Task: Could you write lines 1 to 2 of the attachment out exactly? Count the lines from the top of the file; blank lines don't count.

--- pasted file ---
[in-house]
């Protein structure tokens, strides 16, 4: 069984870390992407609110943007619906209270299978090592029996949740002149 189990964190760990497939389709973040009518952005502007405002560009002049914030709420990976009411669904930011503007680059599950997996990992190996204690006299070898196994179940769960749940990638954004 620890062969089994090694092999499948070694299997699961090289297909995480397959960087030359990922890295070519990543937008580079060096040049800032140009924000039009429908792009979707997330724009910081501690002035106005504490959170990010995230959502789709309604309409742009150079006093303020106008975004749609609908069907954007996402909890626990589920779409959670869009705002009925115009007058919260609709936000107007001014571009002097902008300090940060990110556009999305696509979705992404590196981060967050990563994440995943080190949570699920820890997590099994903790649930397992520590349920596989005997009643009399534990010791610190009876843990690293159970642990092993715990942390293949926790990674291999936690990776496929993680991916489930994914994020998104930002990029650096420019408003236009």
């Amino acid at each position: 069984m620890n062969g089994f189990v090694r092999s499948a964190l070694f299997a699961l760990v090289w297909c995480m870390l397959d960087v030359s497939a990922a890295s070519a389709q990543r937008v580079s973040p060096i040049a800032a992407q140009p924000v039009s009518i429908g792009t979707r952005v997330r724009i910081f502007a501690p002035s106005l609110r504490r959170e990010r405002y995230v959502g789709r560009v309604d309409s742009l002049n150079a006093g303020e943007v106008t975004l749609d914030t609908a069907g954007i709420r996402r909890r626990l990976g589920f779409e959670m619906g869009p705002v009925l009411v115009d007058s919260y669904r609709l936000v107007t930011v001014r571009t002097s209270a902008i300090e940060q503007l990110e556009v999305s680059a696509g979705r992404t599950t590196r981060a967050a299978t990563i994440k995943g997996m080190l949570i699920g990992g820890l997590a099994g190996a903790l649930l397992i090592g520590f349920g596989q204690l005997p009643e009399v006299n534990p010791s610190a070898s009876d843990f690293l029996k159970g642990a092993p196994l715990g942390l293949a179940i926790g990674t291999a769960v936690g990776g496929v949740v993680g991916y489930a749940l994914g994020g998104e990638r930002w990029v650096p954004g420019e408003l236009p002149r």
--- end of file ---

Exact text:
[in-house]
């Protein structure tokens, strides 16, 4: 069984870390992407609110943007619906209270299978090592029996949740002149 189990964190760990497939389709973040009518952005502007405002560009002049914030709420990976009411669904930011503007680059599950997996990992190996204690006299070898196994179940769960749940990638954004 620890062969089994090694092999499948070694299997699961090289297909995480397959960087030359990922890295070519990543937008580079060096040049800032140009924000039009429908792009979707997330724009910081501690002035106005504490959170990010995230959502789709309604309409742009150079006093303020106008975004749609609908069907954007996402909890626990589920779409959670869009705002009925115009007058919260609709936000107007001014571009002097902008300090940060990110556009999305696509979705992404590196981060967050990563994440995943080190949570699920820890997590099994903790649930397992520590349920596989005997009643009399534990010791610190009876843990690293159970642990092993715990942390293949926790990674291999936690990776496929993680991916489930994914994020998104930002990029650096420019408003236009």